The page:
"Tammy and Sammy", far more than "Thin Red Lines", is the short story that I've written and of which I am most proud. I'm going to write up "Tammy and Sammy" in two parts, one posted today (I switched over my clocks for daylight-savings time already, so to me it's Sunday) and the other posted Monday, though part I is a lot longer than part II. Unlike "Thin Red Lines" which drew heavily from true events, the only "truth" behind this story is that the friendship between the two sisters is based off of mine with my sister. Beyond that, entirely fiction! Enjoy part I of the story I wrote at the beginning of this school year:
"Tammy and Sammy"
She clutches onto the rail of the overpass, letting her legs swing lazily above the few cars below. The sun is rising out over the river; she didn't sleep at all last night. That new, bright, orange, morning sun burns her eyes and she knows the early morning traffic would pick up shortly. Her place of peace will soon be disturbed. She needs a place to think, to straighten everything out in her never-resting, always running mind.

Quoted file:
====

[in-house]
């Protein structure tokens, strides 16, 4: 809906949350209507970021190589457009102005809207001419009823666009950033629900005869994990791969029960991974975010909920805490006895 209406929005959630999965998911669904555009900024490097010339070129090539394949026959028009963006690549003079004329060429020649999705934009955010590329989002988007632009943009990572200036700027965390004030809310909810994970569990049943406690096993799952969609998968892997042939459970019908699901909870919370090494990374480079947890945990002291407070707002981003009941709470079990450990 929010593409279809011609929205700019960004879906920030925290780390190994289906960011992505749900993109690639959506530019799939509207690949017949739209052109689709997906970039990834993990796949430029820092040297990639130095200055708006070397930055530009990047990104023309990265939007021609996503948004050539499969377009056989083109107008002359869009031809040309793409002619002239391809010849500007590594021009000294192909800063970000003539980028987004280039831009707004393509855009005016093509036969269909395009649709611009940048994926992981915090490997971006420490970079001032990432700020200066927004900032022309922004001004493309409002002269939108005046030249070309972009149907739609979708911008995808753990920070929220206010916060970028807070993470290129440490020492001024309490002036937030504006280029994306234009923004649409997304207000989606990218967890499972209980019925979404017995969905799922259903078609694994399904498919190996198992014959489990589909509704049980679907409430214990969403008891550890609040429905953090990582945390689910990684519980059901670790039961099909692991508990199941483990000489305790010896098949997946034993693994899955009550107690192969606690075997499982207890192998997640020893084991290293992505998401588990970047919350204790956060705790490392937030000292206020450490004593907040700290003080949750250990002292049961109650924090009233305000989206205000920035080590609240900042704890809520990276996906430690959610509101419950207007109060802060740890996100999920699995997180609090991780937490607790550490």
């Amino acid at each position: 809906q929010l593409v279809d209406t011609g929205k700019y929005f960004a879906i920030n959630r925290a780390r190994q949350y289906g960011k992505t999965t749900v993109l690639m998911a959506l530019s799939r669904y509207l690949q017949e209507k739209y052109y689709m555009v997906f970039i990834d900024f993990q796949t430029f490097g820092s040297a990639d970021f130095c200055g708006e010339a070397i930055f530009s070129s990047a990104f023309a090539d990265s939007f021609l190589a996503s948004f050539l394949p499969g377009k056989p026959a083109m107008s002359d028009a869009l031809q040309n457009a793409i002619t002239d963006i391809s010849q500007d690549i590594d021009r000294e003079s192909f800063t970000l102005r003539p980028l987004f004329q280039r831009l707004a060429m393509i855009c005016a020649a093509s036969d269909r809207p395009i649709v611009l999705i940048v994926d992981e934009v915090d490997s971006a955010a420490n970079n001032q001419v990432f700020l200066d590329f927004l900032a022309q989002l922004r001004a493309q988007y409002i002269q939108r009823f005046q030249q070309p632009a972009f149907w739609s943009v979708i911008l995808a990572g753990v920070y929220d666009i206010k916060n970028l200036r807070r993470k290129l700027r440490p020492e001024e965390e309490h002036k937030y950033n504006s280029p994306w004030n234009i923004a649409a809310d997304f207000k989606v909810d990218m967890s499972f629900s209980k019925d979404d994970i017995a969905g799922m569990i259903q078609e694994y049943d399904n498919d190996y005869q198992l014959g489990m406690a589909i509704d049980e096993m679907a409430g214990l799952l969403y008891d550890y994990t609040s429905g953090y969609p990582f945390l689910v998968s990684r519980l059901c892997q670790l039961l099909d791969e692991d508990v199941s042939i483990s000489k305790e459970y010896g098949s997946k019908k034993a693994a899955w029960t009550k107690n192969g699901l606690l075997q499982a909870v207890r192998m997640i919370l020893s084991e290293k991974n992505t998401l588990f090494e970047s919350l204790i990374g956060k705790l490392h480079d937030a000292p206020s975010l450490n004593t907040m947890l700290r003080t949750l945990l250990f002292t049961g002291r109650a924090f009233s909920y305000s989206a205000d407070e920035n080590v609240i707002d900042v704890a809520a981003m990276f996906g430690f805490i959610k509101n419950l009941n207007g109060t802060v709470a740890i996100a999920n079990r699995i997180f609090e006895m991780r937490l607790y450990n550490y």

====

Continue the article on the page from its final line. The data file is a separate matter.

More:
Her phone buzzes: four missed calls, all from her mom. Hm, she must have not heard her phone on vibrate in her backpack. The voicemail on her phone is probably from her mom, and she knows she shouldn't ignore it.
"Tammy, it's your mom," her mom says. "Please, honey, you know I don't mind if you decide to sleep over at a friend's house after school, but at least text me so I know where you are. This isn't like you darling, and I don't want you by yourself at this hour, no matter how mature you think you are! Honey, please, don't...don't do this to me, don't shut me out. We'll talk when you get home. At least get back before school starts, I don't want you going to school with no lunch. I love you."